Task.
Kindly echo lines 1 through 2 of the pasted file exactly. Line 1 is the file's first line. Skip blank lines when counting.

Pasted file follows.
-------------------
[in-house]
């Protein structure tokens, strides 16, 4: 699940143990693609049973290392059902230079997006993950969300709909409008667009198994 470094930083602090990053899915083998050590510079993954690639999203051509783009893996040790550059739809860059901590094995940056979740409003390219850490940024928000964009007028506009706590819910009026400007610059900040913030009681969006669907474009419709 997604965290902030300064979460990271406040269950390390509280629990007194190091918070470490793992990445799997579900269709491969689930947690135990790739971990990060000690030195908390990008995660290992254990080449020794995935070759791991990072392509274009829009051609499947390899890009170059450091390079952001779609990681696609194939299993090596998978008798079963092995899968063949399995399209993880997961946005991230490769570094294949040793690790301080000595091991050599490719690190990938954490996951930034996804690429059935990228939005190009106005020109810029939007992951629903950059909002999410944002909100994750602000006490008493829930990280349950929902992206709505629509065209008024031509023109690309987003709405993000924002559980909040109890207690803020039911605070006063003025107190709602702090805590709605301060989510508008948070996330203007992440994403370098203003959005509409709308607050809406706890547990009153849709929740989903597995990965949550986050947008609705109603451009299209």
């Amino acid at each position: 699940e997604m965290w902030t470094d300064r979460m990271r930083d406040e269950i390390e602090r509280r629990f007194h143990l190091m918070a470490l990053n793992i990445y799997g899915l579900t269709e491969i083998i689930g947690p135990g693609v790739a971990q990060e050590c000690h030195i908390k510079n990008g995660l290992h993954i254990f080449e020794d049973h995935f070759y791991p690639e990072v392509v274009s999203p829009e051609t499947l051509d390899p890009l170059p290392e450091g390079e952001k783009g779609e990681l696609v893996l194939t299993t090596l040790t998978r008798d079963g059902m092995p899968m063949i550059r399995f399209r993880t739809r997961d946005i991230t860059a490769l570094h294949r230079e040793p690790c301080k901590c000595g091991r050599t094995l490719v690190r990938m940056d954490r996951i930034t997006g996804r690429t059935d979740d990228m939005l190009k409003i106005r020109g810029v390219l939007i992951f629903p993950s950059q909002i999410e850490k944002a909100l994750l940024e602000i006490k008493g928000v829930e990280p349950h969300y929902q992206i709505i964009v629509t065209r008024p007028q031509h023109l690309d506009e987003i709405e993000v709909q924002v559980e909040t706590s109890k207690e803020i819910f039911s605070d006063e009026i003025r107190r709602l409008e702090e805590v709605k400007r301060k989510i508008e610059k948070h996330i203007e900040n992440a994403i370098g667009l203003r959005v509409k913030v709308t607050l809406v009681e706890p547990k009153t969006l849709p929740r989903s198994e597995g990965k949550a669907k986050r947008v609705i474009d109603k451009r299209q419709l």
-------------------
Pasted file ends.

[in-house]
């Protein structure tokens, strides 16, 4: 699940143990693609049973290392059902230079997006993950969300709909409008667009198994 470094930083602090990053899915083998050590510079993954690639999203051509783009893996040790550059739809860059901590094995940056979740409003390219850490940024928000964009007028506009706590819910009026400007610059900040913030009681969006669907474009419709 997604965290902030300064979460990271406040269950390390509280629990007194190091918070470490793992990445799997579900269709491969689930947690135990790739971990990060000690030195908390990008995660290992254990080449020794995935070759791991990072392509274009829009051609499947390899890009170059450091390079952001779609990681696609194939299993090596998978008798079963092995899968063949399995399209993880997961946005991230490769570094294949040793690790301080000595091991050599490719690190990938954490996951930034996804690429059935990228939005190009106005020109810029939007992951629903950059909002999410944002909100994750602000006490008493829930990280349950929902992206709505629509065209008024031509023109690309987003709405993000924002559980909040109890207690803020039911605070006063003025107190709602702090805590709605301060989510508008948070996330203007992440994403370098203003959005509409709308607050809406706890547990009153849709929740989903597995990965949550986050947008609705109603451009299209």